RELATED: The fall of Falwell: A timeline of the ups, downs and scandals of his Liberty University presidency


When the Jessica Hahn story broke, Bakker turned to Jerry Falwell Sr., whose influence had soared after he founded the Moral Majority in 1979, to preserve his empire. As Bakker remembered it, he invited Falwell to take over the leadership of PTL for six months while he rehabilitated his image.

Over the next several months, Falwell and his team discovered that PTL was $65 million in debt and losing $2 million a month. They also uncovered stories about gay relationships and visits to prostitutes, sins that were insurmountable among evangelicals in the 1980s. Rather than save PTL, Falwell pushed it into bankruptcy. Standing in front of reporters on October 8, 1987, Falwell declared that Bakker had turned it into a “scab and cancer on the face of Christianity.”

Jerry Falwell Jr., 25, and Becki Tilley, 21, were married that same week.

Jerry Falwell Jr., right, answers a student’s question, along with his wife, Becki, at a convocation at Liberty University in Lynchburg, Virginia, on Nov. 28, 2018. (AP Photo/Steve Helber)

Like Bakker, Jerry Falwell Jr. now finds himself mired in scandal. Following the Instagram photo, a former pool attendant, Giancarlo Granda, told numerous news outlets that he had a years-long affair with Becki Falwell and that Jerry “enjoyed watching” him have sex with his wife. After that, a former Liberty University student told Politico that Becki Falwell had performed oral sex on him when he stayed at their home following band practice in 2008.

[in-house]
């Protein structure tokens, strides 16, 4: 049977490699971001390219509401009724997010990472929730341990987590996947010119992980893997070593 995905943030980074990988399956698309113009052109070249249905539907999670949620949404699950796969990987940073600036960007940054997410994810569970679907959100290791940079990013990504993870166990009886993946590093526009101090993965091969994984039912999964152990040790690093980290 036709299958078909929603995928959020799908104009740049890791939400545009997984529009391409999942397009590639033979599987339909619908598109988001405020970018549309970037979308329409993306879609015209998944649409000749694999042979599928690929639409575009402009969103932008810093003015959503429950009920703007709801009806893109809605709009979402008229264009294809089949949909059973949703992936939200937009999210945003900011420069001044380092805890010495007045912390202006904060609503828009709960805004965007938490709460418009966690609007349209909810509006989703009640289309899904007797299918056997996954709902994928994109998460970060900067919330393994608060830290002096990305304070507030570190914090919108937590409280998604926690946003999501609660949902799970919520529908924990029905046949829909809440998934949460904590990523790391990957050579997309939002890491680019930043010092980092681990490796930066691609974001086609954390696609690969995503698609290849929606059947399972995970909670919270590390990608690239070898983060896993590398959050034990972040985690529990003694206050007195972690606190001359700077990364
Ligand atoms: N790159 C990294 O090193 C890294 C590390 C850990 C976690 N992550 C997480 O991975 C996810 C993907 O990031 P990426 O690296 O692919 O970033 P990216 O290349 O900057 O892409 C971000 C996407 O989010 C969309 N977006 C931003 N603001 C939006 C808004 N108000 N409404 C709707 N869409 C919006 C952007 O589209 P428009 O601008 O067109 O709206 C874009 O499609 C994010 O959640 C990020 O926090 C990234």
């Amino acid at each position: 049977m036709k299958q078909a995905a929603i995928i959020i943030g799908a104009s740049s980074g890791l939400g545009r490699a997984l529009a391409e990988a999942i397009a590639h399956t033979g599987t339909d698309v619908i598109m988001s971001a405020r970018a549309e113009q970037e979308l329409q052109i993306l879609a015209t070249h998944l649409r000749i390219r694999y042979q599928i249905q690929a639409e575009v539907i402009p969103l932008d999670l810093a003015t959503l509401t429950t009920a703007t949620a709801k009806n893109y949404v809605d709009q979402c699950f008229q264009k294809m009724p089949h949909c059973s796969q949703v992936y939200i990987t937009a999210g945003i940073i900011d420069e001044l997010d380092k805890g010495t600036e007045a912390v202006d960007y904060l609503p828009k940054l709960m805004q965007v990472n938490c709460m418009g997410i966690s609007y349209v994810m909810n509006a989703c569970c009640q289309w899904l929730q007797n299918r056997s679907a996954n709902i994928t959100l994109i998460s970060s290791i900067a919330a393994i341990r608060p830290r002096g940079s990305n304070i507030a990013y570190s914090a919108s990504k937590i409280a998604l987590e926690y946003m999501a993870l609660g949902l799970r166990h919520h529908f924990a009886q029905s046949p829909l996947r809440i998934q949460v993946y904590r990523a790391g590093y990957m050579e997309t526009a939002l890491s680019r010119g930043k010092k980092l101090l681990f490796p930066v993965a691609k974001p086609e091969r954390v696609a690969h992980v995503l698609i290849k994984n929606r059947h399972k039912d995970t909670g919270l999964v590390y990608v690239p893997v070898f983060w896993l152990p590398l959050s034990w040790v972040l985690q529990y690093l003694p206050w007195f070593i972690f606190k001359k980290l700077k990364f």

The former students described her as “the aggressor” in the relationship, according to Politico.

There is likely more to come.

American evangelicals expect their leaders to be both pious and successful, with success measured in terms of celebrity, money and political influence. For Jerry and Becki Falwell, much like Jim and Tammy Bakker, success has been easier to maintain than piety.

According to NPR, after stepping down as president of Liberty University, Falwell appropriated the words of Martin Luther King Jr., declaring himself “free at last, free at last.”

It is easy to see why.

Falwell claims that he will leave Liberty University with $10.5 million in compensation.

Still, he and his wife leave with tarnished reputations.

Is there a road back for Jerry and Becki Falwell?

The second acts of Jim and Tammy Bakker suggest that there is. Irrepressible and unfiltered, with big hair and outrageous lashes, Tammy’s focus was never solely on the church, so it was easier for her to branch out. While she never lost her faith, after the collapse of PTL and her divorce from Jim, she ventured beyond the borders of evangelicalism, becoming an icon of the gay community, the Judy Garland of televangelism.

After prison, Jim initially rejected the prosperity gospel that had been so much a part of his success and downfall at PTL. But it was not long before he returned to his roots. He and his second wife, Lori Bakker, have built a new ministry called Morningside on 700 acres near Branson, Missouri. There Bakker has exchanged the prosperity gospel for doomsday apocalypticism, finding a way to turn a profit by selling freeze-dried survival food and gear to preppers. He has also turned to conservative politics, aligning with Donald Trump. It is brilliant, in a way, connecting to current trends and a new base of support.

Whichever path the Falwells choose, they will not be the last of their kind.

Much of American evangelicalism’s success rests on its close connection to American popular culture. But appropriating cultural expectations is risky business. Lines blur and compromises are ignored until scandal erupts.

(John Wigger is the author of “PTL: The Rise and Fall of Jim and Tammy Faye Bakker’s Evangelical Empire” and professor of history at the University of Missouri. The views in this commentary do not necessarily reflect those of Religion News Service.)